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EDITORIAL | Ohtani’s MVP Award Will Inspire the Next Generation

It would be ideal if Japan could learn from the American baseball world and welcome and encourage youngsters to try challenges that no one has achieved before.

Shohei Ohtani

Pitch, bat, run. The Japanese superstar, who embodies exactly what Little Leaguers dream of becoming, has been recognized as the face of American baseball.

Special news like this, which makes us feel extremely proud, does not happen very often.

Shohei Ohtani of Major League Baseball’s Los Angeles Angels has been chosen as the American League’s Most Valuable Player (MVP) by the Baseball Writers’ Association of America.

He is the first Japanese player to win the award since Ichiro Suzuki in 2001. But Ohtani’s achievement is more impressive ー he was selected “number one” on all 30 voters’ ballots.

On receiving the accolade, the baseball star expressed his gratitude to fans across the United States and to his team.

Ohtani has amazed the baseball world with his genuine “two-way” role, which no one has really seen since early in Babe Ruth’s career more than 100 years ago, combining being a starting pitcher and a  full-time designated hitter. He has excited fans with his performances. We sincerely applaud his achievements.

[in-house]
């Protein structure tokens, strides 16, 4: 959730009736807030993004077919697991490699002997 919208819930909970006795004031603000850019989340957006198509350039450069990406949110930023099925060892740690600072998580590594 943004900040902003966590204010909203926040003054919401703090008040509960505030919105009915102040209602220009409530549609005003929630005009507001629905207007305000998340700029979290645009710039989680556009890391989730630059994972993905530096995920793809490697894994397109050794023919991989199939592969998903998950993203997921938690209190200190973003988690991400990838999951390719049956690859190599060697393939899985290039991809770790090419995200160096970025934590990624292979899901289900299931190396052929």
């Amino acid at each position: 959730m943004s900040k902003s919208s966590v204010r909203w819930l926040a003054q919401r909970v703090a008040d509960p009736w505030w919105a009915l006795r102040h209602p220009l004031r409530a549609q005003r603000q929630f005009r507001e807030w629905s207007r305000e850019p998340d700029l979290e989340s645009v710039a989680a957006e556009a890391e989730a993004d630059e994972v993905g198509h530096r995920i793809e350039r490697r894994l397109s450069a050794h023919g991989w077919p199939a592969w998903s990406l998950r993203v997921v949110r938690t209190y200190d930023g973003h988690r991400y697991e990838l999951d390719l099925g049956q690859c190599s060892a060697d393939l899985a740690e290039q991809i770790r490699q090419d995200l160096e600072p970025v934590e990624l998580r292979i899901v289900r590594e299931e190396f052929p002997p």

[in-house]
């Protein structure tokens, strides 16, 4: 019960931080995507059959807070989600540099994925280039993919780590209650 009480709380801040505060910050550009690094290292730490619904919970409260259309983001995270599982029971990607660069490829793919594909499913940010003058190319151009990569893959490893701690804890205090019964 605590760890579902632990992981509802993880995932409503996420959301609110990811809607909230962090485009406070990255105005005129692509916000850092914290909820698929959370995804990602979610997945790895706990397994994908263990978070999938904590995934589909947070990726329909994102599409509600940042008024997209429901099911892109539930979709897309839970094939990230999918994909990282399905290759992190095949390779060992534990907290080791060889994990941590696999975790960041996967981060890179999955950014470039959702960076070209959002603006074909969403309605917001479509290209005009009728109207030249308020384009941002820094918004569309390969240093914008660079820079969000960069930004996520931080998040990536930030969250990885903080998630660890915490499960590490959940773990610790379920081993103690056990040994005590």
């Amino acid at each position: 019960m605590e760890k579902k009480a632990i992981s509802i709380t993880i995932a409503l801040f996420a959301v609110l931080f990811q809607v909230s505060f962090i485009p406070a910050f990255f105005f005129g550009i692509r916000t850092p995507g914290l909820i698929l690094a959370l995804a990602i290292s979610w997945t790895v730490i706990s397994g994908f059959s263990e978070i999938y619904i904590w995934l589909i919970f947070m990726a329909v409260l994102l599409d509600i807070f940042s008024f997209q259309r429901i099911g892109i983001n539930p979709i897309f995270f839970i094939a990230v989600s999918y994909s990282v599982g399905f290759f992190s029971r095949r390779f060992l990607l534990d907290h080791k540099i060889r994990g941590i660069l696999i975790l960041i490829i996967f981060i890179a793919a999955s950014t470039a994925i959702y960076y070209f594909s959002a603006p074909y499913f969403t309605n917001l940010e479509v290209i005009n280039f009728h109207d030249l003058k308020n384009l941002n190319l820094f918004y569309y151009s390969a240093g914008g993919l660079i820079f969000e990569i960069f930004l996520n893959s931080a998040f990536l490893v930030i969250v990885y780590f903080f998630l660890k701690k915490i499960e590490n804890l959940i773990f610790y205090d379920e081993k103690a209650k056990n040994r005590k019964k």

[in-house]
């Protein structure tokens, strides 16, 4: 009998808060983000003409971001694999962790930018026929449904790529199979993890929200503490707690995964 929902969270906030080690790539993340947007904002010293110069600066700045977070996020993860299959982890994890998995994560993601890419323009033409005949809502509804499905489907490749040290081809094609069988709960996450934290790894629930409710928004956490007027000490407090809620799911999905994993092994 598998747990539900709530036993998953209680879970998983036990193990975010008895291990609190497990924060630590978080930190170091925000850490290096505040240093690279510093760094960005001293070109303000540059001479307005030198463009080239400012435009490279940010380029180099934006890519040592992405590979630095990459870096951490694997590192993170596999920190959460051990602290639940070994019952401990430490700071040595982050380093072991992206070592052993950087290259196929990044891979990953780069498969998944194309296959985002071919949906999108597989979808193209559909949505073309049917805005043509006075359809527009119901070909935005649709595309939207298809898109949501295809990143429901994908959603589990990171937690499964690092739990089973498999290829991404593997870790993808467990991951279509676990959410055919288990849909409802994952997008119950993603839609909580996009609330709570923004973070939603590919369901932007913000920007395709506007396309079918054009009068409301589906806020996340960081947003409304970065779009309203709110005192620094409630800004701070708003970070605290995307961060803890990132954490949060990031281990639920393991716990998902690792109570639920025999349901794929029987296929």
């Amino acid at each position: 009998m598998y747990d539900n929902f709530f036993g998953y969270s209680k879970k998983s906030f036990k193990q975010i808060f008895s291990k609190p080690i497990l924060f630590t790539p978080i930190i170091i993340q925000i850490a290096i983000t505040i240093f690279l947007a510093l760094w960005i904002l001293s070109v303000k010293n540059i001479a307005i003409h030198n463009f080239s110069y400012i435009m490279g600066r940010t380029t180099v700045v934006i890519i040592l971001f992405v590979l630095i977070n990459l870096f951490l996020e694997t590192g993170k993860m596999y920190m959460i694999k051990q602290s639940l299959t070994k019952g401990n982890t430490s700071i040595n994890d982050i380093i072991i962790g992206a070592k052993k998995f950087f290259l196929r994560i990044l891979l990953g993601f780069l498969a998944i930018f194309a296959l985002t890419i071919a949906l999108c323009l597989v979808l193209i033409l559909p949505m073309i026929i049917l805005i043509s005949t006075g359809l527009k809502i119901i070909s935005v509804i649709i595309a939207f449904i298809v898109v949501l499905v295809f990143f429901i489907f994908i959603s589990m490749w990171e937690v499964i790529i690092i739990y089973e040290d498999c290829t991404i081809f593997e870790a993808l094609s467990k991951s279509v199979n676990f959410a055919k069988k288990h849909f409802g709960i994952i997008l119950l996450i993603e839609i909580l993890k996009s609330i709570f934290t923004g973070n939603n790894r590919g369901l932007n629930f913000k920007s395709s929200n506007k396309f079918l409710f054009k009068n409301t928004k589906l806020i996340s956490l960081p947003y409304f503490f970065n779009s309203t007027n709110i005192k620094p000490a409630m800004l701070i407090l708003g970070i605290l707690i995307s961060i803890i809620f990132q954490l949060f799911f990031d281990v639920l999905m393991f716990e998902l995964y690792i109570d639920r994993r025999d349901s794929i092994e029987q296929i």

“The fact there is no previous comparison, and that he is breaking new ground means I have to reassess my own personal yardstick,” said Ichiro. 

The young superstar played the full season, belting 46 home runs and driving in 100 runs. As a pitcher, he went 9-2 in 23 starts and recorded 156 strikeouts in 130⅓ innings. 

In doing so, he has established a new yardstick that may well stand the test of time.

With his combination of pitching and batting, Ohtani has broken the mold, and his magnificent achievement this season will be remembered for a long time. He is the two-way pioneer. We want him to keep up the good work next season, continuing to be difficult to imitate and achieving unrivaled success.

Notably, Japan can learn a lot from the American baseball world and the way in which it has welcomed the arrival of a special talent. At a news conference at Tokyo’s Japan National Press Club on November 15, Ohtani said: “I feel that the U.S. has responded to me on a much broader level (compared to Japan).”

Japan appears to be falling short in terms of developing the full potential of buds of talent in sports and education. We want sports leaders and educators in Japan, as well as parents, to ask themselves if they are doing enough in this area.

“I don’t feel as though my achievement is particularly impressive,” said Ohtani.

It would be ideal if Japan could encourage youngsters to try challenges that no one has achieved before.

No doubt many children have dreams that have been inspired by Ohtani, not just in baseball but regarding life in general. We want youngsters to continue to have high targets and aspirations. Anyone has the potential to be the next generation’s “Ohtani.”

(Read the Sankei Shimbun editorial in Japanese at this link.)

Author: Editorial Board, The Sankei Shimbun

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